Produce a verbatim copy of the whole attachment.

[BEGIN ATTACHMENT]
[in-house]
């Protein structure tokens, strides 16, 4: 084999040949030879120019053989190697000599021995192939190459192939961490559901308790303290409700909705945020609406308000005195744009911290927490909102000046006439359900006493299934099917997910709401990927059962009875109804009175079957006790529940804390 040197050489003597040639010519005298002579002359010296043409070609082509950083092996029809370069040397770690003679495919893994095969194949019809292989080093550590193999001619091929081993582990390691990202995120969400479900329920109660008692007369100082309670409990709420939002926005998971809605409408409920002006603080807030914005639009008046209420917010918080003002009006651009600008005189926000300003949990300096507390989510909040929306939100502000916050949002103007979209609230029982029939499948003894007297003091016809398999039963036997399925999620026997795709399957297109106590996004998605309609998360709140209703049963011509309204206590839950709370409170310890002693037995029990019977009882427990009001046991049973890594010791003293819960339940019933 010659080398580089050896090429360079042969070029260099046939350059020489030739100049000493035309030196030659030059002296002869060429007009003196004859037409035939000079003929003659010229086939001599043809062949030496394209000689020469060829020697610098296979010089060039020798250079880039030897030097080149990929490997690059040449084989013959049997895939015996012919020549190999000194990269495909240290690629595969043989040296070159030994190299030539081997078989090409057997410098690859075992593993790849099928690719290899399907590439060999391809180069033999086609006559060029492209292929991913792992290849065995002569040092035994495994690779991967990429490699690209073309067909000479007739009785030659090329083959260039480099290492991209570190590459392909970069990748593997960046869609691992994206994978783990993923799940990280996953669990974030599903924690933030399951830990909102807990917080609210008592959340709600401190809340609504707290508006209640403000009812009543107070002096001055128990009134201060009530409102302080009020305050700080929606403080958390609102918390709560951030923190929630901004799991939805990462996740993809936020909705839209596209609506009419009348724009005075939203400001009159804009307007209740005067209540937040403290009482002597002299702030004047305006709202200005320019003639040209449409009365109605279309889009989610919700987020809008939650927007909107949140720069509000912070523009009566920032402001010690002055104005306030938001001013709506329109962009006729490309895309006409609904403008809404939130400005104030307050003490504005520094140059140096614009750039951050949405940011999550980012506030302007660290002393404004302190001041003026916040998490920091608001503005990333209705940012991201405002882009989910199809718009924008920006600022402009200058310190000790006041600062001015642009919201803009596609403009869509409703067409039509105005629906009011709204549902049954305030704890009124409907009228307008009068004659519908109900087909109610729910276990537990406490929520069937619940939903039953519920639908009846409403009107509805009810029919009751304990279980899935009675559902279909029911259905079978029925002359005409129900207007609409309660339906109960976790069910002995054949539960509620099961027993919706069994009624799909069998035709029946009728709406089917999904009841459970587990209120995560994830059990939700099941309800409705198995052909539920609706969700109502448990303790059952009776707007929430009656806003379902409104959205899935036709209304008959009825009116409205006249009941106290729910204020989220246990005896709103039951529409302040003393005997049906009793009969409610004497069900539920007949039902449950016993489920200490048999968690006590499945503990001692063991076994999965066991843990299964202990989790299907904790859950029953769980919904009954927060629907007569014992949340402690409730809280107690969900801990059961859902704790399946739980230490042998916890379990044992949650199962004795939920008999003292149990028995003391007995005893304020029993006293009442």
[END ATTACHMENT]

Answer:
[in-house]
């Protein structure tokens, strides 16, 4: 084999040949030879120019053989190697000599021995192939190459192939961490559901308790303290409700909705945020609406308000005195744009911290927490909102000046006439359900006493299934099917997910709401990927059962009875109804009175079957006790529940804390 040197050489003597040639010519005298002579002359010296043409070609082509950083092996029809370069040397770690003679495919893994095969194949019809292989080093550590193999001619091929081993582990390691990202995120969400479900329920109660008692007369100082309670409990709420939002926005998971809605409408409920002006603080807030914005639009008046209420917010918080003002009006651009600008005189926000300003949990300096507390989510909040929306939100502000916050949002103007979209609230029982029939499948003894007297003091016809398999039963036997399925999620026997795709399957297109106590996004998605309609998360709140209703049963011509309204206590839950709370409170310890002693037995029990019977009882427990009001046991049973890594010791003293819960339940019933 010659080398580089050896090429360079042969070029260099046939350059020489030739100049000493035309030196030659030059002296002869060429007009003196004859037409035939000079003929003659010229086939001599043809062949030496394209000689020469060829020697610098296979010089060039020798250079880039030897030097080149990929490997690059040449084989013959049997895939015996012919020549190999000194990269495909240290690629595969043989040296070159030994190299030539081997078989090409057997410098690859075992593993790849099928690719290899399907590439060999391809180069033999086609006559060029492209292929991913792992290849065995002569040092035994495994690779991967990429490699690209073309067909000479007739009785030659090329083959260039480099290492991209570190590459392909970069990748593997960046869609691992994206994978783990993923799940990280996953669990974030599903924690933030399951830990909102807990917080609210008592959340709600401190809340609504707290508006209640403000009812009543107070002096001055128990009134201060009530409102302080009020305050700080929606403080958390609102918390709560951030923190929630901004799991939805990462996740993809936020909705839209596209609506009419009348724009005075939203400001009159804009307007209740005067209540937040403290009482002597002299702030004047305006709202200005320019003639040209449409009365109605279309889009989610919700987020809008939650927007909107949140720069509000912070523009009566920032402001010690002055104005306030938001001013709506329109962009006729490309895309006409609904403008809404939130400005104030307050003490504005520094140059140096614009750039951050949405940011999550980012506030302007660290002393404004302190001041003026916040998490920091608001503005990333209705940012991201405002882009989910199809718009924008920006600022402009200058310190000790006041600062001015642009919201803009596609403009869509409703067409039509105005629906009011709204549902049954305030704890009124409907009228307008009068004659519908109900087909109610729910276990537990406490929520069937619940939903039953519920639908009846409403009107509805009810029919009751304990279980899935009675559902279909029911259905079978029925002359005409129900207007609409309660339906109960976790069910002995054949539960509620099961027993919706069994009624799909069998035709029946009728709406089917999904009841459970587990209120995560994830059990939700099941309800409705198995052909539920609706969700109502448990303790059952009776707007929430009656806003379902409104959205899935036709209304008959009825009116409205006249009941106290729910204020989220246990005896709103039951529409302040003393005997049906009793009969409610004497069900539920007949039902449950016993489920200490048999968690006590499945503990001692063991076994999965066991843990299964202990989790299907904790859950029953769980919904009954927060629907007569014992949340402690409730809280107690969900801990059961859902704790399946739980230490042998916890379990044992949650199962004795939920008999003292149990028995003391007995005893304020029993006293009442």